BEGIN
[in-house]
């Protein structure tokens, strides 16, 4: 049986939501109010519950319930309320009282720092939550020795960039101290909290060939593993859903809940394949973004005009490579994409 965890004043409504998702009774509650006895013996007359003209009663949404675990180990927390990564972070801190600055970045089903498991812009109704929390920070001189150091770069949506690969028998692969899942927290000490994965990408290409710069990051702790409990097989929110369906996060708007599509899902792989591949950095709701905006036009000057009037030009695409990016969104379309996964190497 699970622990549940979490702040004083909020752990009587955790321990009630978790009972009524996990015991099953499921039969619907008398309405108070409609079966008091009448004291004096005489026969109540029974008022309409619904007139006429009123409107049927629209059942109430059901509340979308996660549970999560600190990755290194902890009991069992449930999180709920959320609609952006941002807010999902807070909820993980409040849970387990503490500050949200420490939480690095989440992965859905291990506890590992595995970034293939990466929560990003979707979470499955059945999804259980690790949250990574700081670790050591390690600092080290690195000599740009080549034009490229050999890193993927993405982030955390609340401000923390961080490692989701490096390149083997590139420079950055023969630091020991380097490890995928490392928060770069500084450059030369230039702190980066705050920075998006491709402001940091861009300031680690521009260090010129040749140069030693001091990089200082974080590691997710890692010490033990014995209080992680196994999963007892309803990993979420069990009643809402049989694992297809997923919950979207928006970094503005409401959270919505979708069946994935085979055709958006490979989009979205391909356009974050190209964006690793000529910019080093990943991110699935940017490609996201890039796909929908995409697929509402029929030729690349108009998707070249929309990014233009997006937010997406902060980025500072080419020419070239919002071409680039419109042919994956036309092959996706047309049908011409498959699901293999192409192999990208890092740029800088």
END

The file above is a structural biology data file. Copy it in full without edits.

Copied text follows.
[in-house]
């Protein structure tokens, strides 16, 4: 049986939501109010519950319930309320009282720092939550020795960039101290909290060939593993859903809940394949973004005009490579994409 965890004043409504998702009774509650006895013996007359003209009663949404675990180990927390990564972070801190600055970045089903498991812009109704929390920070001189150091770069949506690969028998692969899942927290000490994965990408290409710069990051702790409990097989929110369906996060708007599509899902792989591949950095709701905006036009000057009037030009695409990016969104379309996964190497 699970622990549940979490702040004083909020752990009587955790321990009630978790009972009524996990015991099953499921039969619907008398309405108070409609079966008091009448004291004096005489026969109540029974008022309409619904007139006429009123409107049927629209059942109430059901509340979308996660549970999560600190990755290194902890009991069992449930999180709920959320609609952006941002807010999902807070909820993980409040849970387990503490500050949200420490939480690095989440992965859905291990506890590992595995970034293939990466929560990003979707979470499955059945999804259980690790949250990574700081670790050591390690600092080290690195000599740009080549034009490229050999890193993927993405982030955390609340401000923390961080490692989701490096390149083997590139420079950055023969630091020991380097490890995928490392928060770069500084450059030369230039702190980066705050920075998006491709402001940091861009300031680690521009260090010129040749140069030693001091990089200082974080590691997710890692010490033990014995209080992680196994999963007892309803990993979420069990009643809402049989694992297809997923919950979207928006970094503005409401959270919505979708069946994935085979055709958006490979989009979205391909356009974050190209964006690793000529910019080093990943991110699935940017490609996201890039796909929908995409697929509402029929030729690349108009998707070249929309990014233009997006937010997406902060980025500072080419020419070239919002071409680039419109042919994956036309092959996706047309049908011409498959699901293999192409192999990208890092740029800088």